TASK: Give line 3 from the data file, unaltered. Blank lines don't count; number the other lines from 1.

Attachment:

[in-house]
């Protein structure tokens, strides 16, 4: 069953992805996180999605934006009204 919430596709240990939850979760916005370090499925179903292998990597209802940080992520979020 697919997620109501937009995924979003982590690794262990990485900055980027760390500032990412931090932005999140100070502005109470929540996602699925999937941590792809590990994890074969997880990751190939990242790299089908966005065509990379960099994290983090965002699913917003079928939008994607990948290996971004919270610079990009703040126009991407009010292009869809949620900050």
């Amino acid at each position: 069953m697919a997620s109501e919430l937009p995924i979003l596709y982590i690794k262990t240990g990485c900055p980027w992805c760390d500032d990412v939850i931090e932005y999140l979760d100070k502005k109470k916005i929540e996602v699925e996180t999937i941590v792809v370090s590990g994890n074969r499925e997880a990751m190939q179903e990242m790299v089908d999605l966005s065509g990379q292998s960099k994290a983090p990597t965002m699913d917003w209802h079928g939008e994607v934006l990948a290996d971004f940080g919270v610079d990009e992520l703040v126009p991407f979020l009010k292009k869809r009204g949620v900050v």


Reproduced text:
């Amino acid at each position: 069953m697919a997620s109501e919430l937009p995924i979003l596709y982590i690794k262990t240990g990485c900055p980027w992805c760390d500032d990412v939850i931090e932005y999140l979760d100070k502005k109470k916005i929540e996602v699925e996180t999937i941590v792809v370090s590990g994890n074969r499925e997880a990751m190939q179903e990242m790299v089908d999605l966005s065509g990379q292998s960099k994290a983090p990597t965002m699913d917003w209802h079928g939008e994607v934006l990948a290996d971004f940080g919270v610079d990009e992520l703040v126009p991407f979020l009010k292009k869809r009204g949620v900050v």